ASPIRE is a quarterly magazine published by PCI in cooperation with the associations of the National Concrete Bridge Council. The editorial content focuses on the latest technology and key issues in the Concrete Bridge Industry.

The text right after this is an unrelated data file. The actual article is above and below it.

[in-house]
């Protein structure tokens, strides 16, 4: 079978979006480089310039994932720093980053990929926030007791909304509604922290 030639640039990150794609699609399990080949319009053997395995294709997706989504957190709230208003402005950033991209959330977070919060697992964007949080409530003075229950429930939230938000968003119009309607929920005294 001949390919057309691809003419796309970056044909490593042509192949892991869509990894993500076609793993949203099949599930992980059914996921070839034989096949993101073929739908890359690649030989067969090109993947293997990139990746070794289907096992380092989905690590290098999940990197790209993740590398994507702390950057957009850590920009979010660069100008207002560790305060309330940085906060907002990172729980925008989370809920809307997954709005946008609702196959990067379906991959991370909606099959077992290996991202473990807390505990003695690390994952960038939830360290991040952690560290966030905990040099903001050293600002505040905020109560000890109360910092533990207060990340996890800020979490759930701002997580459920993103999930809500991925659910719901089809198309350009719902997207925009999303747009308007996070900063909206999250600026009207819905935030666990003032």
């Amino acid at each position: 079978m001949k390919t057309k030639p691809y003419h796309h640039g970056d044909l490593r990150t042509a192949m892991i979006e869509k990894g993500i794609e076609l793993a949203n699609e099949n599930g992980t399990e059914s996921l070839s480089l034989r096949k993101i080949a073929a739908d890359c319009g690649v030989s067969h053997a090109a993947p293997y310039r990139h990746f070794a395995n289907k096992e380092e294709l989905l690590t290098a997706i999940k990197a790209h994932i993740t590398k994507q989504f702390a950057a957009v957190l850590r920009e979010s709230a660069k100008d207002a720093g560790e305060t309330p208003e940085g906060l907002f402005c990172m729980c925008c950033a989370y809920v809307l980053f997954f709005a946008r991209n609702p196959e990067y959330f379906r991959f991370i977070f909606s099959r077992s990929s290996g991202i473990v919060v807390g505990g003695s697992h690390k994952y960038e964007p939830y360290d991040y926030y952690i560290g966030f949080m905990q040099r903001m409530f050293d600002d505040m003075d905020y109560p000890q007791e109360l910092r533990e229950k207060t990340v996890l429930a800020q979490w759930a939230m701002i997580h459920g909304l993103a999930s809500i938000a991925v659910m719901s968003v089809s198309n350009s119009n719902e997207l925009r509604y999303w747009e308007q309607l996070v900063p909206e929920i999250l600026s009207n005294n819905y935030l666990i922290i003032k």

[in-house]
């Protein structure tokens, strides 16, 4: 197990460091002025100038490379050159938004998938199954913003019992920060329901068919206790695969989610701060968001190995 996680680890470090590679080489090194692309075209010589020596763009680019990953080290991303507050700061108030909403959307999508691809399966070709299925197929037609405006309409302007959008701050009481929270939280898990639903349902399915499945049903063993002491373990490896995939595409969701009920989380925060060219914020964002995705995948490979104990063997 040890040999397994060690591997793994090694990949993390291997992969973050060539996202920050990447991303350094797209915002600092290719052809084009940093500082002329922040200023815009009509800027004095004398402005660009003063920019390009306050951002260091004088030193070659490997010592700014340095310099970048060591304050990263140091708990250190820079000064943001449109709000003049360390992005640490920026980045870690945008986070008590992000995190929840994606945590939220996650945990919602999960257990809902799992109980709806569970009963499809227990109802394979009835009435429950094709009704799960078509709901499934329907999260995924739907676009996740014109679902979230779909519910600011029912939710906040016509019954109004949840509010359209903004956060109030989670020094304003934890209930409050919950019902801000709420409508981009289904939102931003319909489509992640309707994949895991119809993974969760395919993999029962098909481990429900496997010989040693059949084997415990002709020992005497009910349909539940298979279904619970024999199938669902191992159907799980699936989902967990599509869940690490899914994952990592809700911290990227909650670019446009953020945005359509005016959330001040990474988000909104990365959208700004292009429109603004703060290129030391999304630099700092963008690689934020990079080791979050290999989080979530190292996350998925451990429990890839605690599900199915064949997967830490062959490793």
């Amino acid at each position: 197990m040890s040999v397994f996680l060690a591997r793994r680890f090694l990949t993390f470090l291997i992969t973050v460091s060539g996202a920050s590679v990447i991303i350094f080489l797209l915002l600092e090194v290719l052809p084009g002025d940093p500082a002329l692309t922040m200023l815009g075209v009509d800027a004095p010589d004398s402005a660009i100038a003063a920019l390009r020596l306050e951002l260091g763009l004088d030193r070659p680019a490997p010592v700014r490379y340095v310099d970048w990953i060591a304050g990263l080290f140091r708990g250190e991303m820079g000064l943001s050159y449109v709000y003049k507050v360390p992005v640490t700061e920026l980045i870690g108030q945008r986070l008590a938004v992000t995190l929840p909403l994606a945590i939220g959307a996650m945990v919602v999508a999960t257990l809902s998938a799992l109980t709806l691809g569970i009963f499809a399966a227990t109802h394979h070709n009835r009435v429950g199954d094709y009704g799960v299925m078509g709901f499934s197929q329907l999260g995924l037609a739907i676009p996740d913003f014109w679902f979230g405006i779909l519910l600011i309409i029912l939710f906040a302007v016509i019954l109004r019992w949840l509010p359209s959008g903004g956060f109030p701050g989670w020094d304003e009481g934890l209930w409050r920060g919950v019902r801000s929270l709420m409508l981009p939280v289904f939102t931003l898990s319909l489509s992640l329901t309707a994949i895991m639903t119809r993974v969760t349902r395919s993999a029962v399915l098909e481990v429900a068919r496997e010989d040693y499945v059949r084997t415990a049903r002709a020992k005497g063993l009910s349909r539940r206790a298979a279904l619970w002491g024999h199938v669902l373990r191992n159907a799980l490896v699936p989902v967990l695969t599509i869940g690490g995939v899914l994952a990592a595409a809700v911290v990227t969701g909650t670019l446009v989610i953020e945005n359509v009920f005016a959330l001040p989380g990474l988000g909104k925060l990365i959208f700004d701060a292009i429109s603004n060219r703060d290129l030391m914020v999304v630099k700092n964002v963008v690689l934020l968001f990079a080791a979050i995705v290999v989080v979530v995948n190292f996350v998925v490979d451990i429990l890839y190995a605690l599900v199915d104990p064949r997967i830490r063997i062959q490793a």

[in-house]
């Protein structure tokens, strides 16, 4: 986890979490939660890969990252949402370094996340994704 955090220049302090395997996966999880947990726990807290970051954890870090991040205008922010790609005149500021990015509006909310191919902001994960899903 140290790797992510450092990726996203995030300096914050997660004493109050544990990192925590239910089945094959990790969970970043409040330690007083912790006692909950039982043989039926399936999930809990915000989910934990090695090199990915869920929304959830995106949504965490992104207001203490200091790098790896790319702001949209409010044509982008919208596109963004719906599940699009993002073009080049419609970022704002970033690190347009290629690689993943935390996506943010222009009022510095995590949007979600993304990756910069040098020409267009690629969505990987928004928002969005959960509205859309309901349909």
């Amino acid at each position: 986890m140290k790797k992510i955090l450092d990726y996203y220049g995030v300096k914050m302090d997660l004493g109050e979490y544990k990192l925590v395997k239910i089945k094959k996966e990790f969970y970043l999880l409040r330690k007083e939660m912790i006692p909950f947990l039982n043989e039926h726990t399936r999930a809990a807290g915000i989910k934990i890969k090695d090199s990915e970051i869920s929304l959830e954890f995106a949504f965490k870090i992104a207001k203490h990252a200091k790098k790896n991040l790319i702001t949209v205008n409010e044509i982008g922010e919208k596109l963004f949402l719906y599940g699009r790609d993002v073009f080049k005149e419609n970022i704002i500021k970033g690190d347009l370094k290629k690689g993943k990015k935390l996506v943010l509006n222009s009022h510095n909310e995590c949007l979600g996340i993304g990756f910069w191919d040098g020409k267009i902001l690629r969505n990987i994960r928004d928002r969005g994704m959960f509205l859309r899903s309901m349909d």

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A P R O F E S S O R ' S P E R S P E C T I V E 38 | ASPIRE Summer 2017 There are many variations of online education, as evidenced by the many terms used in the industry. Online education is a broad term that is typically used by academia to reference the collection of resources (including people and software), and their online implementation, used to facilitate the transfer of knowledge via the internet. E-learning is used largely by industry to reference online learning for continuing education (such as licensure purposes) or for corporate training. These courses are usually geared for self-learning and even self-assessment. Distance learning, or distance education, is about geography—it focuses on the fact that instructors and students are separated by physical space. In addition to geography, instructors and learners can also be separated by time. When curricula are developed for learners to engage in education at a later time, the course is called asynchronous. An online course is done strictly online and involves no face-to-face meetings. But whether a course is delivered face- to-face or online, the goal is the same: the successful transfer of knowledge. Instructor facilitation, however, is very different online compared with a traditional course. Online education is not just videoing a chalk- or whiteboard lecture and posting it online for students to watch. Online, a lecture can't be adjusted on-the-fly when students look confused, as it can be in the classroom. An online course requires different s t r a t e g i e s a b o u t h o w t o e n g a g e students and provides opportunities for them to interact with each other and the instructor. In a classroom, I feed off the energy from students, which can be missing in the online environment. In a classroom, I can revive them if they are not paying attention—not so online. But there are clear advantages, as stated earlier, of online delivery. In the following sections, some best practices, tips, and things to consider when designing an online course are suggested. Best Practices for Online Course Organization • Have a clear entry point to the course (such as, "Start here") to get students on the right path. • Be clear about where students need to go next. • Make links open in a new window. • Put most recent items on the top of lists or folder items. • Provide a calendar of assignment due dates. Things for Instructors to Think About • Creating an online communication plan: how will you communicate, and will students need special hardware, software, or connections? Consider online chats, discussion boards, journals, and/or video conferences. • Cheating: how will you deter or prevent it? • Proctoring: will exams need to be proctored by the university's testing center, by you, or by an authorized person? • Generating the volume of content: does the university have guidelines to ensure that the course is consistent with the number of credit hours assigned to it? (In a traditional course, this is defined by the number of "contact hours" or hours spent in the classroom.) • Reusing content: when preparing instructional materials, be careful to avoid dating the materials, so that they can be easily reused in the future. An exception is when referring to a specific version of a code or specification—that should always be done. Learning Units A learning unit can be based on a topic or series of related topics. Creating learning units for online delivery is similar to the traditional approach. A suggested process for creating learning units is as follows: 1. Set goals and learning objectives for the course and individual topics. Objectives should describe outcomes A BEGINNER'S GUIDE TO ONLINE EDUCATION by Dr. Michelle Rambo-Roddenberry, Florida A&M – Florida State University Comparison of a course delivered online with a course delivered by the traditional method from the perspectives of a professor and student. All Figures: Michelle Rambo- Roddenberry.

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